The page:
Korea adoption program changes are analyzed by Korean adoptee

Changes in Korea adoption program being watched by officials, Korean adoptees and hopeful U.S. adoptive families.
Changes in Korea adoption program being watched by officials, Korean adoptees and hopeful U.S. adoptive families.
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via Wikimedia Commons
 

Analysis of improvements to Korea‘s adoptionprogram must continue or the program runs the risk of regressing, says Korean adoptee, Shannon Heit, in a Feb. 28 article in The Korea Times.

New Korean adoption laws went into effect in August 2012 in an attempt to help reduce problems in the system and, specifically, to help reduce the number of intercountry adoptions. Korean officials wanted a greater emphasis on in-country foster care and adoptions, making international adoptions a last priority. Only six months have passed and some experts are pushing for a reversion back to the pre-August 2012 state for adoptions from Korea. Such a reversion would be “a step backwards for Korea’s adoption program,” writes Heit.

Heit argues that six months isn’t nearly long enough to study the true impact of the new Korean adoption laws and gives point-by-point responses to common complaints from critics of the new law. Heit pays special attention claims that there’s been a rise in child abandonment in Korea as a result of a law mandating a birth registry.

“While it is being claimed that more babies have been abandoned since last August, there are no statistics to support this beyond the case of one baby box,” writes Heit. “Before trying to revise the law again, a nationwide study should be conducted in order to confirm or negate these claims.”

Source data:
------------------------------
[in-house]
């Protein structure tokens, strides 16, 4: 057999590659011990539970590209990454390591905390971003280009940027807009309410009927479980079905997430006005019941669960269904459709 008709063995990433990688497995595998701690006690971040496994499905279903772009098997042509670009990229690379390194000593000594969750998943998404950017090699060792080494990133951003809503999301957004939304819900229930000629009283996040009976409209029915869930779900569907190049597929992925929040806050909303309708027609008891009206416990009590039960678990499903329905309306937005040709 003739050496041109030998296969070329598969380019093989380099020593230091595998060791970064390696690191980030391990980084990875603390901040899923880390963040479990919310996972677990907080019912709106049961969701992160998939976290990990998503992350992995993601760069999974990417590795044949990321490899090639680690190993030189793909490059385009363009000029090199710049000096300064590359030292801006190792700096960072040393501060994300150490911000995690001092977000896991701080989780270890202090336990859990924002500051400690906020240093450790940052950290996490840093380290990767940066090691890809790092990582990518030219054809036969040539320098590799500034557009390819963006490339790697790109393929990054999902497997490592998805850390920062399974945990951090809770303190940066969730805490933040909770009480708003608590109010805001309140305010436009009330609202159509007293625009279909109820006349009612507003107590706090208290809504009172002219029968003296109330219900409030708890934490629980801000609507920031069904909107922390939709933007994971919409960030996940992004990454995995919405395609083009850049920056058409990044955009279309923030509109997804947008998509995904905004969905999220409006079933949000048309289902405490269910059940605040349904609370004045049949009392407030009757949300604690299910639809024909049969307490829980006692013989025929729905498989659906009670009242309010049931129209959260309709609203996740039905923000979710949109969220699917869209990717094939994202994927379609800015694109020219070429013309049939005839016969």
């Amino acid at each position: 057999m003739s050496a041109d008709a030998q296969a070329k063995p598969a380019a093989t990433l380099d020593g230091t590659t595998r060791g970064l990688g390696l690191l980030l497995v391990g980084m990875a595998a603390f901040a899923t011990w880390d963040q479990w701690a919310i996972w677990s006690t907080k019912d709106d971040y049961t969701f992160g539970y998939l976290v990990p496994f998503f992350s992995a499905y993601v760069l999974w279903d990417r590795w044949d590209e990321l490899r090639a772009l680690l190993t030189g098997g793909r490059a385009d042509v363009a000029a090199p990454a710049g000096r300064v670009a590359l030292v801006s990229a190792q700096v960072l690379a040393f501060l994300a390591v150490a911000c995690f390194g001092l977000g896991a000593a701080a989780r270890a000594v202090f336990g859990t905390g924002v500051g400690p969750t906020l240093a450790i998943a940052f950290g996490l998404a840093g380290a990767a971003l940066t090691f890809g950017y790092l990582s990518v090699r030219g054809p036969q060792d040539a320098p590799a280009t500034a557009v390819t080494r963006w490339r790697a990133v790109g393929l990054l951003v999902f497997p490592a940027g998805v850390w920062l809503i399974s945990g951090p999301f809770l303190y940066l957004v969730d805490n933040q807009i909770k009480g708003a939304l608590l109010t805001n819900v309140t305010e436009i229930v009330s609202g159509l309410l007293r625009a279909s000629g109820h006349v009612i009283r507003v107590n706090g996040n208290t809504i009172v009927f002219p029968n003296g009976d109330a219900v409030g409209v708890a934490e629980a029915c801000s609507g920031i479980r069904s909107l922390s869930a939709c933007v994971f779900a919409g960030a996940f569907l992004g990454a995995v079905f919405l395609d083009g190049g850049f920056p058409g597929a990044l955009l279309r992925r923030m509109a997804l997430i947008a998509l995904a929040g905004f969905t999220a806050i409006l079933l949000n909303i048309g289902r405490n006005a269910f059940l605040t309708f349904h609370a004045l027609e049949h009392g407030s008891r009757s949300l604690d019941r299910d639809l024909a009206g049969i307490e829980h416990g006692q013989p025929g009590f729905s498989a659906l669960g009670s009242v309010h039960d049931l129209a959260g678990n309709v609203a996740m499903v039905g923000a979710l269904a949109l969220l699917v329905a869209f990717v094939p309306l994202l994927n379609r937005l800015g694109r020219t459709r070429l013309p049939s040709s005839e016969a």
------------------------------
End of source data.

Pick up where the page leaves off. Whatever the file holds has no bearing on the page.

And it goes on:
Korea has long been seen as a stable, efficient and corruption-free program by U.S. families looking to international adoption as a means to build their family. Between 1999 and 2011, 18,605 Korean children were adopted by U.S. families, according to the U.S. Department of State.

As a Korean adoptee, Heit offers a unique vantage point on the Korean adoption program and the impact of the changes made last August. She argues passionately that Korean officials take a long-term look at the impact of international adoption.

“Over the past 60 years, Korea has sent over 200,000 children for adoption, and many of our birth records, like mine, were falsified or altered,” says Heit. “Because of this, the success rate for birth family searches is a mere 2.7 percent. Is Korea going to repeat this record of human rights violations or work to ensure that this never happens again?”

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